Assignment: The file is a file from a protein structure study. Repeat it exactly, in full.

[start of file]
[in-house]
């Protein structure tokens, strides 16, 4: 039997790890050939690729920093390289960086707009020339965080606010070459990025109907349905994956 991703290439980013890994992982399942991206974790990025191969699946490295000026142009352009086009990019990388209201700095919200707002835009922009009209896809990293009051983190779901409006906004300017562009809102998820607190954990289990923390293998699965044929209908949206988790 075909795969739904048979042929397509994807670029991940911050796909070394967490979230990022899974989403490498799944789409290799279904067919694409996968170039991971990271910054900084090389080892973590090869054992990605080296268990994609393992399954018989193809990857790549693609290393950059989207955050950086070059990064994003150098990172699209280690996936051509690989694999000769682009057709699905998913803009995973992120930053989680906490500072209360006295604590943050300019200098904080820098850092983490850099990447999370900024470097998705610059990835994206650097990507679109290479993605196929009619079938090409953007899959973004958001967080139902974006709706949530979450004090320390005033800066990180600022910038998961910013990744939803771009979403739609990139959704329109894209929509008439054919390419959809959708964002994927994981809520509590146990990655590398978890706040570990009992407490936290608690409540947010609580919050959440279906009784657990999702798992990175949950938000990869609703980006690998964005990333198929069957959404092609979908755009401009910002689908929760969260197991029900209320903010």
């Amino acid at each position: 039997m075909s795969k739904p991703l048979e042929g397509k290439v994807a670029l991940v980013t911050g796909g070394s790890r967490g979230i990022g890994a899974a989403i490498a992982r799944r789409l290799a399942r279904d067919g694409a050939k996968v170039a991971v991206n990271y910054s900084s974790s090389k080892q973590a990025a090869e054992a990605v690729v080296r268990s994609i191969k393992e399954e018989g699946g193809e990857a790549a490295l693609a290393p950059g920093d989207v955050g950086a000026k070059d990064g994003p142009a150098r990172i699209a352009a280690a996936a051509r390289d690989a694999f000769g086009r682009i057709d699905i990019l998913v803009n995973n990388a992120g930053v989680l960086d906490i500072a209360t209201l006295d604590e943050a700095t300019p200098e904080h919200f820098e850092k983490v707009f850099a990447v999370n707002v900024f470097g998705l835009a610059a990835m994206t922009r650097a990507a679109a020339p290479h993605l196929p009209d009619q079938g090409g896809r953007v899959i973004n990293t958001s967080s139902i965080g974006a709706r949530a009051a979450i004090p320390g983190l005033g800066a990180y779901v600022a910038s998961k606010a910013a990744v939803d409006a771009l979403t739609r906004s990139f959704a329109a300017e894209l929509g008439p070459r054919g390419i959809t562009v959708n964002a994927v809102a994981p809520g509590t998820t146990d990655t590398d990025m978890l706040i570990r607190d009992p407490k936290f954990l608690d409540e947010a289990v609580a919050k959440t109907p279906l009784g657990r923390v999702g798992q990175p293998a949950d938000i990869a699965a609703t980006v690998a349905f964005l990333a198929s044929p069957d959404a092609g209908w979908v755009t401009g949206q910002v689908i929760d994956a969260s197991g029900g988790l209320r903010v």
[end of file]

[in-house]
């Protein structure tokens, strides 16, 4: 039997790890050939690729920093390289960086707009020339965080606010070459990025109907349905994956 991703290439980013890994992982399942991206974790990025191969699946490295000026142009352009086009990019990388209201700095919200707002835009922009009209896809990293009051983190779901409006906004300017562009809102998820607190954990289990923390293998699965044929209908949206988790 075909795969739904048979042929397509994807670029991940911050796909070394967490979230990022899974989403490498799944789409290799279904067919694409996968170039991971990271910054900084090389080892973590090869054992990605080296268990994609393992399954018989193809990857790549693609290393950059989207955050950086070059990064994003150098990172699209280690996936051509690989694999000769682009057709699905998913803009995973992120930053989680906490500072209360006295604590943050300019200098904080820098850092983490850099990447999370900024470097998705610059990835994206650097990507679109290479993605196929009619079938090409953007899959973004958001967080139902974006709706949530979450004090320390005033800066990180600022910038998961910013990744939803771009979403739609990139959704329109894209929509008439054919390419959809959708964002994927994981809520509590146990990655590398978890706040570990009992407490936290608690409540947010609580919050959440279906009784657990999702798992990175949950938000990869609703980006690998964005990333198929069957959404092609979908755009401009910002689908929760969260197991029900209320903010």
């Amino acid at each position: 039997m075909s795969k739904p991703l048979e042929g397509k290439v994807a670029l991940v980013t911050g796909g070394s790890r967490g979230i990022g890994a899974a989403i490498a992982r799944r789409l290799a399942r279904d067919g694409a050939k996968v170039a991971v991206n990271y910054s900084s974790s090389k080892q973590a990025a090869e054992a990605v690729v080296r268990s994609i191969k393992e399954e018989g699946g193809e990857a790549a490295l693609a290393p950059g920093d989207v955050g950086a000026k070059d990064g994003p142009a150098r990172i699209a352009a280690a996936a051509r390289d690989a694999f000769g086009r682009i057709d699905i990019l998913v803009n995973n990388a992120g930053v989680l960086d906490i500072a209360t209201l006295d604590e943050a700095t300019p200098e904080h919200f820098e850092k983490v707009f850099a990447v999370n707002v900024f470097g998705l835009a610059a990835m994206t922009r650097a990507a679109a020339p290479h993605l196929p009209d009619q079938g090409g896809r953007v899959i973004n990293t958001s967080s139902i965080g974006a709706r949530a009051a979450i004090p320390g983190l005033g800066a990180y779901v600022a910038s998961k606010a910013a990744v939803d409006a771009l979403t739609r906004s990139f959704a329109a300017e894209l929509g008439p070459r054919g390419i959809t562009v959708n964002a994927v809102a994981p809520g509590t998820t146990d990655t590398d990025m978890l706040i570990r607190d009992p407490k936290f954990l608690d409540e947010a289990v609580a919050k959440t109907p279906l009784g657990r923390v999702g798992q990175p293998a949950d938000i990869a699965a609703t980006v690998a349905f964005l990333a198929s044929p069957d959404a092609g209908w979908v755009t401009g949206q910002v689908i929760d994956a969260s197991g029900g988790l209320r903010v």